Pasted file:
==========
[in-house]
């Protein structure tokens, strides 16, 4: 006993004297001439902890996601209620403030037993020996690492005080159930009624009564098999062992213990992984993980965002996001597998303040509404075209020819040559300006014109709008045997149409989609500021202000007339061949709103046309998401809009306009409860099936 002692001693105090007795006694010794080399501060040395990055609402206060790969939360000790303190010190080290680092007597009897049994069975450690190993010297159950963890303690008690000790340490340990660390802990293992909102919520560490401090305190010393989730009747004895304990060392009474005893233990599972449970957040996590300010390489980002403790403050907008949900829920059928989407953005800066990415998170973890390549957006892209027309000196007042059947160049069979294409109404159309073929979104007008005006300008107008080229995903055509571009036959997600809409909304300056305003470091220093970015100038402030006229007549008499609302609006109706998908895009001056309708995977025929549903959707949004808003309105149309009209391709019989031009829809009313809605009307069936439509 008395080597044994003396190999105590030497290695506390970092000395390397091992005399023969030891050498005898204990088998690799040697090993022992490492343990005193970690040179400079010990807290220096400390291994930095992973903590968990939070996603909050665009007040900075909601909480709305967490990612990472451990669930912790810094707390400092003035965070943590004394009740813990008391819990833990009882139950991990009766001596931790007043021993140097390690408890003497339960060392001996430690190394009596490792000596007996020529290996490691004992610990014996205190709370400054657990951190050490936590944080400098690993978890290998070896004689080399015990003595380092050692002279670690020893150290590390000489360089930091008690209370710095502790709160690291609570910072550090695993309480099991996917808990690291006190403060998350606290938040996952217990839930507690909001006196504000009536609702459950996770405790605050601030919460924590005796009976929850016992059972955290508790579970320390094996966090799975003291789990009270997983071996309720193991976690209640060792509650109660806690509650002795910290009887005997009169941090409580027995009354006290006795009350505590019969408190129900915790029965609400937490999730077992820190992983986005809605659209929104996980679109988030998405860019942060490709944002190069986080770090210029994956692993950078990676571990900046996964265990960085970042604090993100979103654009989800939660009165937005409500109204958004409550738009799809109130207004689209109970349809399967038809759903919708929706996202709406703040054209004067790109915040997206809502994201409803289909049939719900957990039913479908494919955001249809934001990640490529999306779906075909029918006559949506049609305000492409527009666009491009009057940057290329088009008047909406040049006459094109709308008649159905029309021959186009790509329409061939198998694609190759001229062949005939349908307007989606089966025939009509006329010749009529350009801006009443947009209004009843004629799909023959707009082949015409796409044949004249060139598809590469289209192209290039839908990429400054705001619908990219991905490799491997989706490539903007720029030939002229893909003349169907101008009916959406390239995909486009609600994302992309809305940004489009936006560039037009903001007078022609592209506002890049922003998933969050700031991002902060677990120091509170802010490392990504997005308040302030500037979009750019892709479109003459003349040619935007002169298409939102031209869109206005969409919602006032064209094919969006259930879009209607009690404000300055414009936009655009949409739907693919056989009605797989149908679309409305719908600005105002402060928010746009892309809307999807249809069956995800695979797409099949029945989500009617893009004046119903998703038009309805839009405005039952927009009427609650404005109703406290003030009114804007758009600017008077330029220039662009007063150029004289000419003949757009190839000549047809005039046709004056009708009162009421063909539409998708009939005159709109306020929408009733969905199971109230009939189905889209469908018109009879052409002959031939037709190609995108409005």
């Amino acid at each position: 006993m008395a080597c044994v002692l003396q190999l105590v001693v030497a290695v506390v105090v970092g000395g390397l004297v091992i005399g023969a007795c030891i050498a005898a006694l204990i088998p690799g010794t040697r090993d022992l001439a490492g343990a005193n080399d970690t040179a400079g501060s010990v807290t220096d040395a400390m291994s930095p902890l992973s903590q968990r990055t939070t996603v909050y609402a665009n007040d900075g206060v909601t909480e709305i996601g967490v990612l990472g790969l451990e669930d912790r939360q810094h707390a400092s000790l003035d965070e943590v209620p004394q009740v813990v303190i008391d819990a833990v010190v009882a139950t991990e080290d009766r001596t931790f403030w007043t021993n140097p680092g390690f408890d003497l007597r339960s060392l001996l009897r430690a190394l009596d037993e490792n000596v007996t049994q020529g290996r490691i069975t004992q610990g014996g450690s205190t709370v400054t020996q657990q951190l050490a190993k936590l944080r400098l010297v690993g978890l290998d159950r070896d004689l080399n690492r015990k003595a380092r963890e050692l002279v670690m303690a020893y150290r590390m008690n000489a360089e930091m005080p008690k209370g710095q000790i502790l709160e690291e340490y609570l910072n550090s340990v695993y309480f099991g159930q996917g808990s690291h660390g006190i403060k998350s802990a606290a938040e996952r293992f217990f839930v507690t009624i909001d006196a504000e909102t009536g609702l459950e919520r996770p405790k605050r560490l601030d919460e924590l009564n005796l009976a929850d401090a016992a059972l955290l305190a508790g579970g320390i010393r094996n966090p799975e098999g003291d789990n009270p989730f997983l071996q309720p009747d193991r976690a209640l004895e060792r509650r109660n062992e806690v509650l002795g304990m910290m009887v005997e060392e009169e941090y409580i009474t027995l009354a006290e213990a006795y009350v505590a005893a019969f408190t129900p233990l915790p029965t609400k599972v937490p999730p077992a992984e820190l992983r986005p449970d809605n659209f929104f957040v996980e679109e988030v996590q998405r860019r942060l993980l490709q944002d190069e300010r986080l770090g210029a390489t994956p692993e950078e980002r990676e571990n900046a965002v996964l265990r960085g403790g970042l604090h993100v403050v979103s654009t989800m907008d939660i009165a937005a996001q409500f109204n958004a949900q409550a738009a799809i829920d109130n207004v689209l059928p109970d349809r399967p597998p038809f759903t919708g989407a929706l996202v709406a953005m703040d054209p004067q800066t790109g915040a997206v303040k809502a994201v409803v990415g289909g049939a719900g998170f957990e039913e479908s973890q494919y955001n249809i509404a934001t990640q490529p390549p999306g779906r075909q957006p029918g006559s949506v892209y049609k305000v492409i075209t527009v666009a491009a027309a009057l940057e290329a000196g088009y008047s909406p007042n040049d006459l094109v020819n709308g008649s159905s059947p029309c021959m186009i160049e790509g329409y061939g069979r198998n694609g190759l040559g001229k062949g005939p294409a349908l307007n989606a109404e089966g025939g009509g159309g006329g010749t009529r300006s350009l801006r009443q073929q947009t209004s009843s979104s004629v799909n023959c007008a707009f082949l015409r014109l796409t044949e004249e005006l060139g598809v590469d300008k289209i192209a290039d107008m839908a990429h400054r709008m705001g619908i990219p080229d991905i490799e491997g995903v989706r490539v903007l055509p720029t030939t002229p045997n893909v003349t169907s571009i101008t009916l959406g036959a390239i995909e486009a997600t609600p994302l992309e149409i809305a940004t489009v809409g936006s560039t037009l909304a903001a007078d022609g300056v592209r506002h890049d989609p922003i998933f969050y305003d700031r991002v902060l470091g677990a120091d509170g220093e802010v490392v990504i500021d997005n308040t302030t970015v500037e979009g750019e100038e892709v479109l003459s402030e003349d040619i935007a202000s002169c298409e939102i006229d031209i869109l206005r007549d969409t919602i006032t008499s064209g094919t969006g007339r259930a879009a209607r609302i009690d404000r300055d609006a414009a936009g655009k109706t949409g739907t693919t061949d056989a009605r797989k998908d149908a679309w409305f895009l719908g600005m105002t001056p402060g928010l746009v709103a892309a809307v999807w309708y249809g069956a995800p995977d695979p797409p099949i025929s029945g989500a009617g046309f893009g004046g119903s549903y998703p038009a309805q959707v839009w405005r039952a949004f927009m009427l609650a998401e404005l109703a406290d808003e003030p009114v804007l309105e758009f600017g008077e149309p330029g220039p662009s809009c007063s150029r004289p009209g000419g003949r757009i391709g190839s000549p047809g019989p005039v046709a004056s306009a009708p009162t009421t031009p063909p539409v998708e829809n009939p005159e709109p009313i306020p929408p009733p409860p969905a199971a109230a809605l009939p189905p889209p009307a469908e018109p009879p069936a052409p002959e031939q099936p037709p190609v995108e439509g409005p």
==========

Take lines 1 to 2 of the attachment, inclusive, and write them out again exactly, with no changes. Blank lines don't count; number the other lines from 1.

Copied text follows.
[in-house]
């Protein structure tokens, strides 16, 4: 006993004297001439902890996601209620403030037993020996690492005080159930009624009564098999062992213990992984993980965002996001597998303040509404075209020819040559300006014109709008045997149409989609500021202000007339061949709103046309998401809009306009409860099936 002692001693105090007795006694010794080399501060040395990055609402206060790969939360000790303190010190080290680092007597009897049994069975450690190993010297159950963890303690008690000790340490340990660390802990293992909102919520560490401090305190010393989730009747004895304990060392009474005893233990599972449970957040996590300010390489980002403790403050907008949900829920059928989407953005800066990415998170973890390549957006892209027309000196007042059947160049069979294409109404159309073929979104007008005006300008107008080229995903055509571009036959997600809409909304300056305003470091220093970015100038402030006229007549008499609302609006109706998908895009001056309708995977025929549903959707949004808003309105149309009209391709019989031009829809009313809605009307069936439509 008395080597044994003396190999105590030497290695506390970092000395390397091992005399023969030891050498005898204990088998690799040697090993022992490492343990005193970690040179400079010990807290220096400390291994930095992973903590968990939070996603909050665009007040900075909601909480709305967490990612990472451990669930912790810094707390400092003035965070943590004394009740813990008391819990833990009882139950991990009766001596931790007043021993140097390690408890003497339960060392001996430690190394009596490792000596007996020529290996490691004992610990014996205190709370400054657990951190050490936590944080400098690993978890290998070896004689080399015990003595380092050692002279670690020893150290590390000489360089930091008690209370710095502790709160690291609570910072550090695993309480099991996917808990690291006190403060998350606290938040996952217990839930507690909001006196504000009536609702459950996770405790605050601030919460924590005796009976929850016992059972955290508790579970320390094996966090799975003291789990009270997983071996309720193991976690209640060792509650109660806690509650002795910290009887005997009169941090409580027995009354006290006795009350505590019969408190129900915790029965609400937490999730077992820190992983986005809605659209929104996980679109988030998405860019942060490709944002190069986080770090210029994956692993950078990676571990900046996964265990960085970042604090993100979103654009989800939660009165937005409500109204958004409550738009799809109130207004689209109970349809399967038809759903919708929706996202709406703040054209004067790109915040997206809502994201409803289909049939719900957990039913479908494919955001249809934001990640490529999306779906075909029918006559949506049609305000492409527009666009491009009057940057290329088009008047909406040049006459094109709308008649159905029309021959186009790509329409061939198998694609190759001229062949005939349908307007989606089966025939009509006329010749009529350009801006009443947009209004009843004629799909023959707009082949015409796409044949004249060139598809590469289209192209290039839908990429400054705001619908990219991905490799491997989706490539903007720029030939002229893909003349169907101008009916959406390239995909486009609600994302992309809305940004489009936006560039037009903001007078022609592209506002890049922003998933969050700031991002902060677990120091509170802010490392990504997005308040302030500037979009750019892709479109003459003349040619935007002169298409939102031209869109206005969409919602006032064209094919969006259930879009209607009690404000300055414009936009655009949409739907693919056989009605797989149908679309409305719908600005105002402060928010746009892309809307999807249809069956995800695979797409099949029945989500009617893009004046119903998703038009309805839009405005039952927009009427609650404005109703406290003030009114804007758009600017008077330029220039662009007063150029004289000419003949757009190839000549047809005039046709004056009708009162009421063909539409998708009939005159709109306020929408009733969905199971109230009939189905889209469908018109009879052409002959031939037709190609995108409005």